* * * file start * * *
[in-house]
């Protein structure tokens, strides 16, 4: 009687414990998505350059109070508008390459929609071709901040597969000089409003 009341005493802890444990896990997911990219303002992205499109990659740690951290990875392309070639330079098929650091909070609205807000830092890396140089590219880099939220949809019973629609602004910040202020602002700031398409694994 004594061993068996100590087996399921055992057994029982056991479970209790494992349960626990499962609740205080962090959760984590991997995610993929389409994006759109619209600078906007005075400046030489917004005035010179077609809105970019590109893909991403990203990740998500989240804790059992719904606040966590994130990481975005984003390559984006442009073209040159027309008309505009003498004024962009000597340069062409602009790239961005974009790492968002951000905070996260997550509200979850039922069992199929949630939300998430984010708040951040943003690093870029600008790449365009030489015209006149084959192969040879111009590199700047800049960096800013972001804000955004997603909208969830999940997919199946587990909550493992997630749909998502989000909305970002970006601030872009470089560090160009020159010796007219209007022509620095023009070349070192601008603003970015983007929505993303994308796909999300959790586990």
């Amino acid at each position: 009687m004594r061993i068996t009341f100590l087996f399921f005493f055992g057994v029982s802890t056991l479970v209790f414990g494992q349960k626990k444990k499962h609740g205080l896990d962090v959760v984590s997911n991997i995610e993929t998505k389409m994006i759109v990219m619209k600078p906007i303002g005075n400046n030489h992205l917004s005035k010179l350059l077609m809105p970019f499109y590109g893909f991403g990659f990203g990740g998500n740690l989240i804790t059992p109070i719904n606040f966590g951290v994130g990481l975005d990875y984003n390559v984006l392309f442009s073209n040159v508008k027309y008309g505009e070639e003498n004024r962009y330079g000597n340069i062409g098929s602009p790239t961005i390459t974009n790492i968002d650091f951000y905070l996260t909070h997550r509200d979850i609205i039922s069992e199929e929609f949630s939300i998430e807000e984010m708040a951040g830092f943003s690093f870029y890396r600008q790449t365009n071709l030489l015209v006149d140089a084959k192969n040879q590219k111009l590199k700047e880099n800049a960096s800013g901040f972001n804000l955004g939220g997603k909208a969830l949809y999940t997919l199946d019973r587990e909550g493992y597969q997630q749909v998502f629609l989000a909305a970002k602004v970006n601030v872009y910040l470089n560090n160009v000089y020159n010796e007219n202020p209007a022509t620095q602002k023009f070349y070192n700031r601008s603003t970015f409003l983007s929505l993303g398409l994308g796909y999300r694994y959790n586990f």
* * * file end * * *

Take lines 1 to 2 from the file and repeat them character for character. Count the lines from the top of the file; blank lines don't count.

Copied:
[in-house]
């Protein structure tokens, strides 16, 4: 009687414990998505350059109070508008390459929609071709901040597969000089409003 009341005493802890444990896990997911990219303002992205499109990659740690951290990875392309070639330079098929650091909070609205807000830092890396140089590219880099939220949809019973629609602004910040202020602002700031398409694994 004594061993068996100590087996399921055992057994029982056991479970209790494992349960626990499962609740205080962090959760984590991997995610993929389409994006759109619209600078906007005075400046030489917004005035010179077609809105970019590109893909991403990203990740998500989240804790059992719904606040966590994130990481975005984003390559984006442009073209040159027309008309505009003498004024962009000597340069062409602009790239961005974009790492968002951000905070996260997550509200979850039922069992199929949630939300998430984010708040951040943003690093870029600008790449365009030489015209006149084959192969040879111009590199700047800049960096800013972001804000955004997603909208969830999940997919199946587990909550493992997630749909998502989000909305970002970006601030872009470089560090160009020159010796007219209007022509620095023009070349070192601008603003970015983007929505993303994308796909999300959790586990």